Polynesian Wayfinding

Modern Methods and Techniques of Non‑Instrument Navigation

Before the invention of the compass, sextant and clocks, or more recently, the satellite-dependant Global Positioning System (GPS), Pacific Islanders navigated open-ocean voyages without instruments, using instead their observations of the stars, the sun, the ocean swells, and other signs of nature for clues to direction and location of a vessel at sea.

In the 20th century, this method was still practiced in some areas of Micronesia, although the traditional knowledge and techniques are in danger of being lost because of modernization and Westernization of the island cultures.

A revival of the art and science of wayfinding is underway among the Pacific islands, led by Nainoa Thompson, the first modern-day Polynesian to learn and use wayfinding for long-distance, open-ocean voyaging. Nainoa studied wayfinding under Mau Piailug, a master navigator from the island of Satawal in Micronesia.

He also studied the movement and positioning of celestial bodies with Will Kyselka at the Bishop Museum planetarium in Honolulu, and oceanography and meteorology at the University of Hawai‘i.

Mau navigated the first voyage of the Hōkūle‘a to Tahiti in 1976; Thompson served as wayfinder on voyages of Hōkūle‘a in 1980 and 1985–87. In 1992, he began training new navigators from Hawai‘i and other Pacific islands to perpetuate the tradition.

A voyage undertaken using modern wayfinding has three components:

  1. Designing a course strategy, which includes a reference course for reaching the vicinity of one’s destination, hopefully upwind, so that the canoe can sail downwind to the destination rather than having to tack into the wind to get there. (Tacking involves sailing back and forth as closely as possible into the wind to make progress against the wind; it’s very arduous and time-consuming, something to be avoided if at all possible, particularly at the end of a long, difficult voyage.)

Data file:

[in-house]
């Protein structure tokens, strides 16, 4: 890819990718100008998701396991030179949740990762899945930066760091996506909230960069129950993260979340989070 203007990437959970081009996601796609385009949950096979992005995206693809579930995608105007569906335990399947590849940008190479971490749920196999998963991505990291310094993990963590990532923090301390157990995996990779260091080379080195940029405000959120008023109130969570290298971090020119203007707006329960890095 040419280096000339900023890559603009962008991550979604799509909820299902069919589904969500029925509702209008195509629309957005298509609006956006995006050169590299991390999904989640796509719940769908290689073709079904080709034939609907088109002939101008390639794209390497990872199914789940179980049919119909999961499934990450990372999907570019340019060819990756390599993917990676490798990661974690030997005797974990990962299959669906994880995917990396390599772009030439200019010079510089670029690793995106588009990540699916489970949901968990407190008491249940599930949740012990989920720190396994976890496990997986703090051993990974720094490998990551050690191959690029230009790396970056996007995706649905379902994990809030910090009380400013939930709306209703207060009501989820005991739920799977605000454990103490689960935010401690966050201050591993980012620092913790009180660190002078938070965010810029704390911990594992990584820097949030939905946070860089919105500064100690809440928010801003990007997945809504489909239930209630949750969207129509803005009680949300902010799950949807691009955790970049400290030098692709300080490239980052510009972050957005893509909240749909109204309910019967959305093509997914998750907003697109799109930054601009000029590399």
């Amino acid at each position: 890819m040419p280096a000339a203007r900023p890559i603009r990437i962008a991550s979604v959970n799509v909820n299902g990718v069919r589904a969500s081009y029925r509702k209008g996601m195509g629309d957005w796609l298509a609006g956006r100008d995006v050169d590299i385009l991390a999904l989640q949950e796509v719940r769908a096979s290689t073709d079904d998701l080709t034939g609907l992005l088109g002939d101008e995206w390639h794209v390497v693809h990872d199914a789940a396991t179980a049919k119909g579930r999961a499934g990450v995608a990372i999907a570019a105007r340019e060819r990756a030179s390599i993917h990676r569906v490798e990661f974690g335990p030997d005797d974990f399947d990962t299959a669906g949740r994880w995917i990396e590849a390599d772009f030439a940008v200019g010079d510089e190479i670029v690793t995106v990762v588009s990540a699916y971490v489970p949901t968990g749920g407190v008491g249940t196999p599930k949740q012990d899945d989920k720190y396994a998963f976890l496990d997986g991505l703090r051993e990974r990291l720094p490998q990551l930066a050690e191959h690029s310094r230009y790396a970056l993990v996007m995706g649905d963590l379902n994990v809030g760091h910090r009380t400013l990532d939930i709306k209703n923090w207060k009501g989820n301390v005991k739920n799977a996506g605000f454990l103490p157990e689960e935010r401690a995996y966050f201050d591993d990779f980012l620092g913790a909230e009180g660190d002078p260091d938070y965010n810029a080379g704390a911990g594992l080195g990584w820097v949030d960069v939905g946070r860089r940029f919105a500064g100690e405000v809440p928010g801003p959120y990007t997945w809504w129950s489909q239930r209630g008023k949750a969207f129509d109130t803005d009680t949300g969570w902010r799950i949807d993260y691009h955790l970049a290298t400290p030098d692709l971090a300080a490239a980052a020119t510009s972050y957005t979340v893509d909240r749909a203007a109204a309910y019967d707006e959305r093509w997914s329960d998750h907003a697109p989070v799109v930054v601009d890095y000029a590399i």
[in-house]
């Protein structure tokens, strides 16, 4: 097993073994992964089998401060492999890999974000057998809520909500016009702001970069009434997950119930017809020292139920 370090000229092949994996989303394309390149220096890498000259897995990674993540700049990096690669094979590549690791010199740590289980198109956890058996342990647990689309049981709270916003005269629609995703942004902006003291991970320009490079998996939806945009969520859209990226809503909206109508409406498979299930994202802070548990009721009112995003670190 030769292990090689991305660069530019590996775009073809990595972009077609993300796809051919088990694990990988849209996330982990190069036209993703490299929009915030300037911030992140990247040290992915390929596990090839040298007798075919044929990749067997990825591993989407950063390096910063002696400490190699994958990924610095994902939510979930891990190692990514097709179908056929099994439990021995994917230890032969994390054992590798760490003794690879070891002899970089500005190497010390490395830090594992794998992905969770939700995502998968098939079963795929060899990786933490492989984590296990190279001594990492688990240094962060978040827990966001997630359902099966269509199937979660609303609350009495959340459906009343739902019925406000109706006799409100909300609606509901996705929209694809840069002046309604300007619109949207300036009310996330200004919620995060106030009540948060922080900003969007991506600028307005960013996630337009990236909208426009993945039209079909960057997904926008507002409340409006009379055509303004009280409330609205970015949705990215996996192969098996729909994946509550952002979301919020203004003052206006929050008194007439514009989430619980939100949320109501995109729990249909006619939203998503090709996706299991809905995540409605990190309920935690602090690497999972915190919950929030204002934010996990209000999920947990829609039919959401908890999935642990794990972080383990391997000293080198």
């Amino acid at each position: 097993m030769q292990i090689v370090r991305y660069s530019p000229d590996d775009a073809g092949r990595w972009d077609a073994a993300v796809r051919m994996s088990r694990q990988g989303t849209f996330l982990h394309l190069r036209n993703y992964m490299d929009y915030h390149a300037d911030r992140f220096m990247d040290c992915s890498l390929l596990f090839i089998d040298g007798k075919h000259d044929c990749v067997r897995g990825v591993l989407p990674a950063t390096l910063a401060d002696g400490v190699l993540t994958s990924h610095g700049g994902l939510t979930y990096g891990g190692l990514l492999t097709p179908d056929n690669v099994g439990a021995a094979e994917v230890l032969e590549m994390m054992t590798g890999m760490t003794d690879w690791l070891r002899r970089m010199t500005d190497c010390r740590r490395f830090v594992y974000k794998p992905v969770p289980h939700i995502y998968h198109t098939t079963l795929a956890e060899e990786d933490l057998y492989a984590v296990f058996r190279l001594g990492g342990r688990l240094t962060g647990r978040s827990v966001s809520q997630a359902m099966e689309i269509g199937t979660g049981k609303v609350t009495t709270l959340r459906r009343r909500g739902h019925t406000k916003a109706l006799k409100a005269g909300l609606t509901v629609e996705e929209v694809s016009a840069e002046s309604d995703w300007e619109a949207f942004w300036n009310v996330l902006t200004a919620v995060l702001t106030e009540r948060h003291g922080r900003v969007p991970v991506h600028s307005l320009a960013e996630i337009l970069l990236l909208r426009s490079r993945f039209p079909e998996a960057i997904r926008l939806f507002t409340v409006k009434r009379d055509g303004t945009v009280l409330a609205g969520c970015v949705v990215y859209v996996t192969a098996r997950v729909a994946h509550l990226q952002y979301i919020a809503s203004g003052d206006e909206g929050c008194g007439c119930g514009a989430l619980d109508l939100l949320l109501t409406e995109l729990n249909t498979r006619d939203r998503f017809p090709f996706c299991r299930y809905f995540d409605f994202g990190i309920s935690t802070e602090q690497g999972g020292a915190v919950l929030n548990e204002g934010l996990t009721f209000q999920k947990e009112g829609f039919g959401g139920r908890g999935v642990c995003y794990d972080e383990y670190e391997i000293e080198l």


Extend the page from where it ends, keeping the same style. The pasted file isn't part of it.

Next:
2. During the voyage, holding as closely as possible to the reference course while keeping track of (1) distance and direction traveled; (2) one’s position north and south and east and west of the reference course and (3) the distance and direction to the destination.
  3. Finding land after entering the vicinity of the destination, called a target screen or “the box.”

The Star Compass

The foundational framework behind the master art of wayfinding, used by our crewmembers and navigators, is the Hawaiian star compass developed by master navigator Nainoa Thompson. The star compass is a mental construct and not physical like a western compass. The visual horizon is divided into 32 houses, a house being a bearing on the horizon where a celestial body resides. Each of the 32 houses is separated by 11.25˚ of arc for a complete circle of 360˚.